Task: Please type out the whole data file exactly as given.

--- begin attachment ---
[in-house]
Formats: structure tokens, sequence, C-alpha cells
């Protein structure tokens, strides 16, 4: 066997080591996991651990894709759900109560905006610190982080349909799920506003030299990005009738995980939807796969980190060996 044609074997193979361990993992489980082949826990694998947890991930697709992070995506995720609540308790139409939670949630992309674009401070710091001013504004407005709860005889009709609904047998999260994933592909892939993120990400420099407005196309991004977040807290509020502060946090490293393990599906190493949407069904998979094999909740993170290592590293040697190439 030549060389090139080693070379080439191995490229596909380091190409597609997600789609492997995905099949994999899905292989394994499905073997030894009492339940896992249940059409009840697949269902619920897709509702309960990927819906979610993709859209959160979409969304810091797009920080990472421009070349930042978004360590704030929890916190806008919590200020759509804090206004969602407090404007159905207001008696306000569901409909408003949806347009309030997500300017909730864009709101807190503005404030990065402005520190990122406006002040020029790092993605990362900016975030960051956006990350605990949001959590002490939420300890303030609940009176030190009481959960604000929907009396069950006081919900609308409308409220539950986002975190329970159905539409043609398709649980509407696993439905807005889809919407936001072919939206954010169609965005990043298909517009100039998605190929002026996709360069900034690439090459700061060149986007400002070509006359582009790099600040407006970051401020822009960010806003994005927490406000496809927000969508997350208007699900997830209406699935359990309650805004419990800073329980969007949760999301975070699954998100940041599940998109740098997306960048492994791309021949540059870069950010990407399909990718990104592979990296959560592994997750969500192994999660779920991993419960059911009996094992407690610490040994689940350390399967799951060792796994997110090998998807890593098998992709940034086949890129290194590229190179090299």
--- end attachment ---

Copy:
[in-house]
Formats: structure tokens, sequence, C-alpha cells
């Protein structure tokens, strides 16, 4: 066997080591996991651990894709759900109560905006610190982080349909799920506003030299990005009738995980939807796969980190060996 044609074997193979361990993992489980082949826990694998947890991930697709992070995506995720609540308790139409939670949630992309674009401070710091001013504004407005709860005889009709609904047998999260994933592909892939993120990400420099407005196309991004977040807290509020502060946090490293393990599906190493949407069904998979094999909740993170290592590293040697190439 030549060389090139080693070379080439191995490229596909380091190409597609997600789609492997995905099949994999899905292989394994499905073997030894009492339940896992249940059409009840697949269902619920897709509702309960990927819906979610993709859209959160979409969304810091797009920080990472421009070349930042978004360590704030929890916190806008919590200020759509804090206004969602407090404007159905207001008696306000569901409909408003949806347009309030997500300017909730864009709101807190503005404030990065402005520190990122406006002040020029790092993605990362900016975030960051956006990350605990949001959590002490939420300890303030609940009176030190009481959960604000929907009396069950006081919900609308409308409220539950986002975190329970159905539409043609398709649980509407696993439905807005889809919407936001072919939206954010169609965005990043298909517009100039998605190929002026996709360069900034690439090459700061060149986007400002070509006359582009790099600040407006970051401020822009960010806003994005927490406000496809927000969508997350208007699900997830209406699935359990309650805004419990800073329980969007949760999301975070699954998100940041599940998109740098997306960048492994791309021949540059870069950010990407399909990718990104592979990296959560592994997750969500192994999660779920991993419960059911009996094992407690610490040994689940350390399967799951060792796994997110090998998807890593098998992709940034086949890129290194590229190179090299």